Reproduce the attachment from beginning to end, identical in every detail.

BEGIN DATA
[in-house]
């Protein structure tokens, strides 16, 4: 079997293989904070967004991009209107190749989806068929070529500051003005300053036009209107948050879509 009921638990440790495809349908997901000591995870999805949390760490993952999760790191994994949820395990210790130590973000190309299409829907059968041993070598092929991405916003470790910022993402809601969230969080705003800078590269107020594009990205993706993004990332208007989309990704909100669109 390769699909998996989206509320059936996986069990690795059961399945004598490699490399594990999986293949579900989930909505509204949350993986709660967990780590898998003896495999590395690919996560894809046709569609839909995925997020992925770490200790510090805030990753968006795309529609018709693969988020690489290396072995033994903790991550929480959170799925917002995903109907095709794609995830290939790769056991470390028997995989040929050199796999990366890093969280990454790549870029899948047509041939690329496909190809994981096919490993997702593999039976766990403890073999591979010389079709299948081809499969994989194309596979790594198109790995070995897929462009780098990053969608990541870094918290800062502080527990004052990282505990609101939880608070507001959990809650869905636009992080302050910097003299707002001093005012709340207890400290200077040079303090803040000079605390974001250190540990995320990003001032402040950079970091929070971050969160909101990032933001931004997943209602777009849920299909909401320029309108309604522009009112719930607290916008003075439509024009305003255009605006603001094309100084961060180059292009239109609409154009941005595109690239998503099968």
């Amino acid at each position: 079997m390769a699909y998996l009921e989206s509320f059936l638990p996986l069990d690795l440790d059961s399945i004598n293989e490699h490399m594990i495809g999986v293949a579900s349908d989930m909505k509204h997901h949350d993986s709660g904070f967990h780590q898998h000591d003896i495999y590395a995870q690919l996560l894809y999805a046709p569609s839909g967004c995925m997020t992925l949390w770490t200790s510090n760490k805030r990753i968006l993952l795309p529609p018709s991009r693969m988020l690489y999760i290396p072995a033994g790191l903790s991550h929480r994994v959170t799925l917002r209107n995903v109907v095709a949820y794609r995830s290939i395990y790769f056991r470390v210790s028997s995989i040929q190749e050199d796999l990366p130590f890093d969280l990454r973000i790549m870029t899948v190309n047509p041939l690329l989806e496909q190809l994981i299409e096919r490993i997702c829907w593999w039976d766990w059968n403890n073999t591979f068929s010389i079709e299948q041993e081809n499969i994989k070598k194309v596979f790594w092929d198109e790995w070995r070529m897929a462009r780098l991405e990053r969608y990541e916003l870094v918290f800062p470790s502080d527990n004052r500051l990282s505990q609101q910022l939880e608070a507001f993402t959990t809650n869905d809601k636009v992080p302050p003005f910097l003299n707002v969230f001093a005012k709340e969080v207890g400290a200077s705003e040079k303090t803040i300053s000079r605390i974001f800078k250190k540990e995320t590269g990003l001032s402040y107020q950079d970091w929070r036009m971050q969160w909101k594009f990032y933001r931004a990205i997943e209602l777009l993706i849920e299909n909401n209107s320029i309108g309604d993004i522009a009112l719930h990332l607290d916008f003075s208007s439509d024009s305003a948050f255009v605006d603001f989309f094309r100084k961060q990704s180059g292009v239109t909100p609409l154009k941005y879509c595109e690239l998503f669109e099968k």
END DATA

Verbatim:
[in-house]
């Protein structure tokens, strides 16, 4: 079997293989904070967004991009209107190749989806068929070529500051003005300053036009209107948050879509 009921638990440790495809349908997901000591995870999805949390760490993952999760790191994994949820395990210790130590973000190309299409829907059968041993070598092929991405916003470790910022993402809601969230969080705003800078590269107020594009990205993706993004990332208007989309990704909100669109 390769699909998996989206509320059936996986069990690795059961399945004598490699490399594990999986293949579900989930909505509204949350993986709660967990780590898998003896495999590395690919996560894809046709569609839909995925997020992925770490200790510090805030990753968006795309529609018709693969988020690489290396072995033994903790991550929480959170799925917002995903109907095709794609995830290939790769056991470390028997995989040929050199796999990366890093969280990454790549870029899948047509041939690329496909190809994981096919490993997702593999039976766990403890073999591979010389079709299948081809499969994989194309596979790594198109790995070995897929462009780098990053969608990541870094918290800062502080527990004052990282505990609101939880608070507001959990809650869905636009992080302050910097003299707002001093005012709340207890400290200077040079303090803040000079605390974001250190540990995320990003001032402040950079970091929070971050969160909101990032933001931004997943209602777009849920299909909401320029309108309604522009009112719930607290916008003075439509024009305003255009605006603001094309100084961060180059292009239109609409154009941005595109690239998503099968």
């Amino acid at each position: 079997m390769a699909y998996l009921e989206s509320f059936l638990p996986l069990d690795l440790d059961s399945i004598n293989e490699h490399m594990i495809g999986v293949a579900s349908d989930m909505k509204h997901h949350d993986s709660g904070f967990h780590q898998h000591d003896i495999y590395a995870q690919l996560l894809y999805a046709p569609s839909g967004c995925m997020t992925l949390w770490t200790s510090n760490k805030r990753i968006l993952l795309p529609p018709s991009r693969m988020l690489y999760i290396p072995a033994g790191l903790s991550h929480r994994v959170t799925l917002r209107n995903v109907v095709a949820y794609r995830s290939i395990y790769f056991r470390v210790s028997s995989i040929q190749e050199d796999l990366p130590f890093d969280l990454r973000i790549m870029t899948v190309n047509p041939l690329l989806e496909q190809l994981i299409e096919r490993i997702c829907w593999w039976d766990w059968n403890n073999t591979f068929s010389i079709e299948q041993e081809n499969i994989k070598k194309v596979f790594w092929d198109e790995w070995r070529m897929a462009r780098l991405e990053r969608y990541e916003l870094v918290f800062p470790s502080d527990n004052r500051l990282s505990q609101q910022l939880e608070a507001f993402t959990t809650n869905d809601k636009v992080p302050p003005f910097l003299n707002v969230f001093a005012k709340e969080v207890g400290a200077s705003e040079k303090t803040i300053s000079r605390i974001f800078k250190k540990e995320t590269g990003l001032s402040y107020q950079d970091w929070r036009m971050q969160w909101k594009f990032y933001r931004a990205i997943e209602l777009l993706i849920e299909n909401n209107s320029i309108g309604d993004i522009a009112l719930h990332l607290d916008f003075s208007s439509d024009s305003a948050f255009v605006d603001f989309f094309r100084k961060q990704s180059g292009v239109t909100p609409l154009k941005y879509c595109e690239l998503f669109e099968k």